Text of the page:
Before we dive back into Acts, picking up where we left off in chapter 21, take a moment and get caught up to speed on the story so far:
In Acts 1:8 Jesus promised His disciples would receive POWER and be His WITNESSES. The Holy Spirit came to indwell all believers, and they began witnessing! The church grew as many came to believe in Christ. Religious leaders were constantly trying to stop the “Jesus talk”, culminating in the execution of Stephen. This scattered the church, but did not stop the religious leaders from pursuing, especially a man named Saul - who met Jesus while on the way to arrest Christians. Then God opened the door for Peter to bring the Gospel to the Gentiles, changing the course of history. Even the king’s (Herod’s) attack on the church couldn’t stop the power of God. That’s Acts 1-12.
Starting in Acts 13, we find Paul (the aforementioned “Saul”), Barnabas, and Mark had left Antioch and went to Cyprus. We saw how the Holy Spirit was at work, empowering ministry, fighting spiritual battles, and saving souls. In Antioch of Pisidia, Paul delivered the longest recorded sermon we have from him to the Jews in the synagogue. The sermon’s point: history and salvation are all about Jesus, and you have a choice to make.
The missionaries get back in time for an attack on the church – people claiming you had to obey the Old Testament Law in order to be saved (Acts 15)! This was settled at the Jerusalem Council, where the verdict was “Salvation is by grace through faith. Jews: don’t trouble Gentiles with legalism. Gentiles, don’t trouble Jews with your freedom.”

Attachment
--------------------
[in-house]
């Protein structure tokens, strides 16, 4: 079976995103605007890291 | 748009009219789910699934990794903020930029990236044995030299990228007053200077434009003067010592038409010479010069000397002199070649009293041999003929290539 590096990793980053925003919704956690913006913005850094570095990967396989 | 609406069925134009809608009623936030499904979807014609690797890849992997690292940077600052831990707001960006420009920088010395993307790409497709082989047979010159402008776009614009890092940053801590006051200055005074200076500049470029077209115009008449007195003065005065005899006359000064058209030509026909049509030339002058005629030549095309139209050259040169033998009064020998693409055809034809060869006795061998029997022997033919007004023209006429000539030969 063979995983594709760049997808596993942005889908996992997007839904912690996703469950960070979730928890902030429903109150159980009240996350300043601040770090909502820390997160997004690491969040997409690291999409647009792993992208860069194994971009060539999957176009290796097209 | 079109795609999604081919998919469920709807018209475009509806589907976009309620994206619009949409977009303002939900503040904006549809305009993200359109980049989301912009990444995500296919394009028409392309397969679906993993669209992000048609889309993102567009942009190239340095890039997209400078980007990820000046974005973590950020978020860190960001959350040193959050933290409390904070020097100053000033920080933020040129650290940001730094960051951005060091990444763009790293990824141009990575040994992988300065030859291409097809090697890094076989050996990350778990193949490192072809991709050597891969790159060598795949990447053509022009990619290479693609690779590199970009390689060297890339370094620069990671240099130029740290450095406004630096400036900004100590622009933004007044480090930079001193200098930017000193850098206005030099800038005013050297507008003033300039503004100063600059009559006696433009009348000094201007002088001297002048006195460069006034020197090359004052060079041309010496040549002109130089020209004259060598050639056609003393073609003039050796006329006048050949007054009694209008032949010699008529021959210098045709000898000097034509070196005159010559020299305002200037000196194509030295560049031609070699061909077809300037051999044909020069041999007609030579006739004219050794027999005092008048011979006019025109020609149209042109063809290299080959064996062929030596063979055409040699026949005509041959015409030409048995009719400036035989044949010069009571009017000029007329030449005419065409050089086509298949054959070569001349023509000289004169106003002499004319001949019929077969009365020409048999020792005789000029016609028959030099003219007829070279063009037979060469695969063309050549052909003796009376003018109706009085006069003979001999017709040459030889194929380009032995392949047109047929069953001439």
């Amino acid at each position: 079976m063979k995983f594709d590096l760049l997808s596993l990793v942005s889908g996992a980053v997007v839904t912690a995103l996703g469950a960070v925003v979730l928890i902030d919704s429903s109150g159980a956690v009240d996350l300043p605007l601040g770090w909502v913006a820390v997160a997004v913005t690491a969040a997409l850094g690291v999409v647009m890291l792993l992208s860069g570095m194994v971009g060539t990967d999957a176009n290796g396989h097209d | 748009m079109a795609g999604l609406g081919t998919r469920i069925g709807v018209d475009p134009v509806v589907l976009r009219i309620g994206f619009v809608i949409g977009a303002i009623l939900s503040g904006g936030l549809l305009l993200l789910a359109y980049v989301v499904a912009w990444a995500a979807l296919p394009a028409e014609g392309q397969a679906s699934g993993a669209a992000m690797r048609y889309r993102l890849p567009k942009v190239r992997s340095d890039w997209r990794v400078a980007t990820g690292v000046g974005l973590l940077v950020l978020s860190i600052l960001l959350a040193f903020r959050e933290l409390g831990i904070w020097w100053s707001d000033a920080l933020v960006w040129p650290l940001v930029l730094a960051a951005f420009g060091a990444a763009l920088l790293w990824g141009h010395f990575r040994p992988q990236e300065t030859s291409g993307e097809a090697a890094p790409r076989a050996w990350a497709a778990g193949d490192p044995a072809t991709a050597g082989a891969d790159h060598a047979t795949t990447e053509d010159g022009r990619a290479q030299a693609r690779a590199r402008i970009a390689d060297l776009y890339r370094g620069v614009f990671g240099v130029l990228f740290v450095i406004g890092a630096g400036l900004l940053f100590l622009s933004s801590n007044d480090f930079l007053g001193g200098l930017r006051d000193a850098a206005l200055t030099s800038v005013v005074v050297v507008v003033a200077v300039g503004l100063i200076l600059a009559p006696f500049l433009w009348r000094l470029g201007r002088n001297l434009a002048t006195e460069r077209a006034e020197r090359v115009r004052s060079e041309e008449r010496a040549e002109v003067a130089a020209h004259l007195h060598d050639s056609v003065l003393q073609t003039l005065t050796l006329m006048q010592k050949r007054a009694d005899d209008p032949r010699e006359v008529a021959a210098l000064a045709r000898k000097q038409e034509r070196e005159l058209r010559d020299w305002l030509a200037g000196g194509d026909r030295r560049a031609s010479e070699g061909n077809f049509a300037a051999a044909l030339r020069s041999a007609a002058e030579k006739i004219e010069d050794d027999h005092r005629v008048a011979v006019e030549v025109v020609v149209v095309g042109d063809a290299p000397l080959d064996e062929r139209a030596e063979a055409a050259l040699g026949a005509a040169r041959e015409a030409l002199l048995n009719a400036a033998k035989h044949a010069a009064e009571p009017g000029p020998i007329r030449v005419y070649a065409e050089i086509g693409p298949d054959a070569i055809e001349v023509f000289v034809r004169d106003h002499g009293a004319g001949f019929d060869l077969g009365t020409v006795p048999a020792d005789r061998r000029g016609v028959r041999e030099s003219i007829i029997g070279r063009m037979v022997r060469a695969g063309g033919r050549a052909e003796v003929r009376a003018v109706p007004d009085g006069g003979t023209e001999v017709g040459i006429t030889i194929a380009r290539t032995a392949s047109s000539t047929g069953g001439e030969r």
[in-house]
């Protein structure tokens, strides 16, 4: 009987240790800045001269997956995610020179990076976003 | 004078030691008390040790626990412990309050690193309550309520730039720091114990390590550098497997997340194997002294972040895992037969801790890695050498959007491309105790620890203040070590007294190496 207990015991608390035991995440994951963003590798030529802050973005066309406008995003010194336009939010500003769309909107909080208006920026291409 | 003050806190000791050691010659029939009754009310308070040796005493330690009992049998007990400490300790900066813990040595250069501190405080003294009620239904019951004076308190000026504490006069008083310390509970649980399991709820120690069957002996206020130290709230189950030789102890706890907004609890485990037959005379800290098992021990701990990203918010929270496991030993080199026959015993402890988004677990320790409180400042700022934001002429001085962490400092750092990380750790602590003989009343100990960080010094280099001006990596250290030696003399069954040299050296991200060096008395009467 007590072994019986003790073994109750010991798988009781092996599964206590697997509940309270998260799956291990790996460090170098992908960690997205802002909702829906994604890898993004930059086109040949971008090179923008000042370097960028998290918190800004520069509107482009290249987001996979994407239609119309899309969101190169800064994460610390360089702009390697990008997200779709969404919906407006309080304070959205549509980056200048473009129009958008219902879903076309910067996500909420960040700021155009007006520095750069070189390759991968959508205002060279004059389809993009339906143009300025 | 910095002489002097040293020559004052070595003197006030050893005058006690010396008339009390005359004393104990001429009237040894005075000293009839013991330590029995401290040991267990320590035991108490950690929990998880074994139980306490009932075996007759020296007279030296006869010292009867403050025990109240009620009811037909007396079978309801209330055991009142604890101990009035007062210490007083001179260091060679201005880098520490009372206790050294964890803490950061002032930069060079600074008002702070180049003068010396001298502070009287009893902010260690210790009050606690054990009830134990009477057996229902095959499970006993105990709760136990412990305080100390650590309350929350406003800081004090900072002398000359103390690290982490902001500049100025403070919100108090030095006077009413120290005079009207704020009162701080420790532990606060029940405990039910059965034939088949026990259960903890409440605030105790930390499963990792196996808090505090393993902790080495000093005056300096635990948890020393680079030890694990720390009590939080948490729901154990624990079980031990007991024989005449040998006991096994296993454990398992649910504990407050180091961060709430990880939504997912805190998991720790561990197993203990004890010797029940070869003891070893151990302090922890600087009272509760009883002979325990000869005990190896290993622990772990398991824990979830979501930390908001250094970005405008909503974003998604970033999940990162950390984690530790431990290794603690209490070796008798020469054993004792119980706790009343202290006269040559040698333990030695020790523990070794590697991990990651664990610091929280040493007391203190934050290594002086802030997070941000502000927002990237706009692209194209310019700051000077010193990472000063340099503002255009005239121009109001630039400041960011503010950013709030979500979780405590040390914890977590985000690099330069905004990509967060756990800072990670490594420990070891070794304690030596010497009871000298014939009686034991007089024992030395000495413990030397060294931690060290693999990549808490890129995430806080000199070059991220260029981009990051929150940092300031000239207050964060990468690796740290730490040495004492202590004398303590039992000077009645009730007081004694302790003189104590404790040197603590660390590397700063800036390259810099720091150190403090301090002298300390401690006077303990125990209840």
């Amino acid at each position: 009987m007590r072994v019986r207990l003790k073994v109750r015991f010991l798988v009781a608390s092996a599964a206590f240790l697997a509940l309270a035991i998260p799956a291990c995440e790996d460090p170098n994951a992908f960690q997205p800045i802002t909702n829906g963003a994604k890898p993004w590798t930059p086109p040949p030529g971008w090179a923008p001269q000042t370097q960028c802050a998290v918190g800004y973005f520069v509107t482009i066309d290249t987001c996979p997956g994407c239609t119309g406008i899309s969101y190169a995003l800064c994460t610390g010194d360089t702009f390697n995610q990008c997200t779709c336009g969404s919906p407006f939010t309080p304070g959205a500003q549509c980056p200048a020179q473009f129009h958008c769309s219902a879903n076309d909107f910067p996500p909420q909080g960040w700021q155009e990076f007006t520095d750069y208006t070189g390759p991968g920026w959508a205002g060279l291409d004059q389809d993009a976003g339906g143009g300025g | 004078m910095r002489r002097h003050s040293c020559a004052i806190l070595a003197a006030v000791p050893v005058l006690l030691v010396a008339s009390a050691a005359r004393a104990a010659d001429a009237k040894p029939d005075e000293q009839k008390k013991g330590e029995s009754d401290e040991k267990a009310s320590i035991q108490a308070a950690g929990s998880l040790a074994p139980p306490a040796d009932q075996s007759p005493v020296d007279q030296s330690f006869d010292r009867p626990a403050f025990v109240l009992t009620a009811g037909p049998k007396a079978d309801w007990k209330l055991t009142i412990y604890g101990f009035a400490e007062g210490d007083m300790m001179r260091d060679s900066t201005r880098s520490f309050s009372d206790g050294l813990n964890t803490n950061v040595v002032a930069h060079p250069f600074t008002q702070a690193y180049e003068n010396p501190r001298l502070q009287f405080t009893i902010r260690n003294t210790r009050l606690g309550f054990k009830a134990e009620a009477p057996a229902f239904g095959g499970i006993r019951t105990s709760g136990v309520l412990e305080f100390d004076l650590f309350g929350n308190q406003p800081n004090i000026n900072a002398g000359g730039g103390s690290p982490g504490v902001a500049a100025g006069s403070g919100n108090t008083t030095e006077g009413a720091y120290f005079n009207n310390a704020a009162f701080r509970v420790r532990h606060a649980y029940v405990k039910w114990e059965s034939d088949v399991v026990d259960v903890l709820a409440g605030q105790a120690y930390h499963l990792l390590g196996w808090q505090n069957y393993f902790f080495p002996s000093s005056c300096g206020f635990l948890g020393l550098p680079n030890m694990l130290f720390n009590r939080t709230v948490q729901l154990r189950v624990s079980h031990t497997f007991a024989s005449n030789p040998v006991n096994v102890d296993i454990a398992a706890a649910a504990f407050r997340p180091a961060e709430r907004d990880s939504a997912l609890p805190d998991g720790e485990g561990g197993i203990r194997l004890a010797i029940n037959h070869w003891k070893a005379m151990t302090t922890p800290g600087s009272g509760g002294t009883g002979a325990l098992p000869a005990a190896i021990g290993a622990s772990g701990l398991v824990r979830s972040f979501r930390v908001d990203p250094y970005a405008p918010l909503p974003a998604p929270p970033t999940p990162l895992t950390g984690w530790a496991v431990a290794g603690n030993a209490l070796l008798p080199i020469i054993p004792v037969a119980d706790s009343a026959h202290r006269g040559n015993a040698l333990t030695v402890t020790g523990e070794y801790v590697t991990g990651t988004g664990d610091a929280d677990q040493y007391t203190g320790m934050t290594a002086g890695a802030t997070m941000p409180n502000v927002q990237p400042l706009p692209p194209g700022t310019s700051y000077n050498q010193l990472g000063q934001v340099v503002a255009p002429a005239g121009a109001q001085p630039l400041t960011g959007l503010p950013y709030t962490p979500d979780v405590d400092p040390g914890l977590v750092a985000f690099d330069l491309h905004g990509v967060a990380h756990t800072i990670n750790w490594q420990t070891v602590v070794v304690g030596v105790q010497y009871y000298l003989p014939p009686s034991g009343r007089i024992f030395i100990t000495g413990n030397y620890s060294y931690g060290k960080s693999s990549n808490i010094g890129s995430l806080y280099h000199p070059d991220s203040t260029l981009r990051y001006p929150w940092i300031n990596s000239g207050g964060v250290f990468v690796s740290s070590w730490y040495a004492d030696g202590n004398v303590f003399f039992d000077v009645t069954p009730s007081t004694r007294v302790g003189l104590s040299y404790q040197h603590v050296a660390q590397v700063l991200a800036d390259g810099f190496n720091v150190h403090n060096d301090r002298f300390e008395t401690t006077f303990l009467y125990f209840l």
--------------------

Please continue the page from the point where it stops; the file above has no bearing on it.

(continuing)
Paul and Barnabas have a falling out over taking Mark on the next mission trip. So Barnabas takes Mark with him to Cyprus, and Paul takes Silas to Syria and Cilicia, when they picked up Timothy and got the vision to go to Macedonia. In Philippi, the crew witnesses to a group of women. One woman, Lydia, receives Christ and invites the missionaries to stay with her. After driving an evil spirit out of a fortune telling slave girl, Paul and Silas are beaten and imprisoned, but God sends an earthquake to release them. The jailer attempts suicide, but is stopped by Paul and lead to Christ. Paul and Silas are asked to leave, and did after they get the magistrates to apologize.
Paul and co. go to Berea and find people eager to receive the Word, examining it daily. But the enemies of the Gospel from Thessalonica chase Paul out – so Paul is escorted all the way to Athens, where he sent a message back for Silas and Timothy to get there ASAP. While in Athens, Paul boldly confronts the idolatry by preaching that the “unknown god” they acknowledged is the God of Israel, Who: created all things, is the source of life, is not far from any of us, commands everyone to repent, and will ultimately judge the world by His appointed Man.
Paul then headed to Corinth, where he made tents with Aquila and Priscilla and preached the Gospel. Timothy and Silas finally catch up to him, and Paul stayed 18 months. After several more stops, Paul ends up in Ephesus. He preached the Gospel there for over 2 years, seeing radical repentance from occultists burning millions of dollars worth of books. But the unrepentant saw Paul as a threat to their business, so they started a riot that was quieted by the town clerk.
Paul's journey continues through Acts 20, where he ends up in Troas. There an especially long sermon sees one young lad fall asleep – and fall out the window to his death! This Eutychus is miraculously raised from the dead by Paul. In a hurry to get to Jerusalem before Pentecost, on the way Paul stops and sends for the elders of the church at Ephesus for some personal words to them. These words served as instruction, warning… and a final goodbye. Paul knew his mission was bringing him to a finish line...
-to be continued 10/8/2017!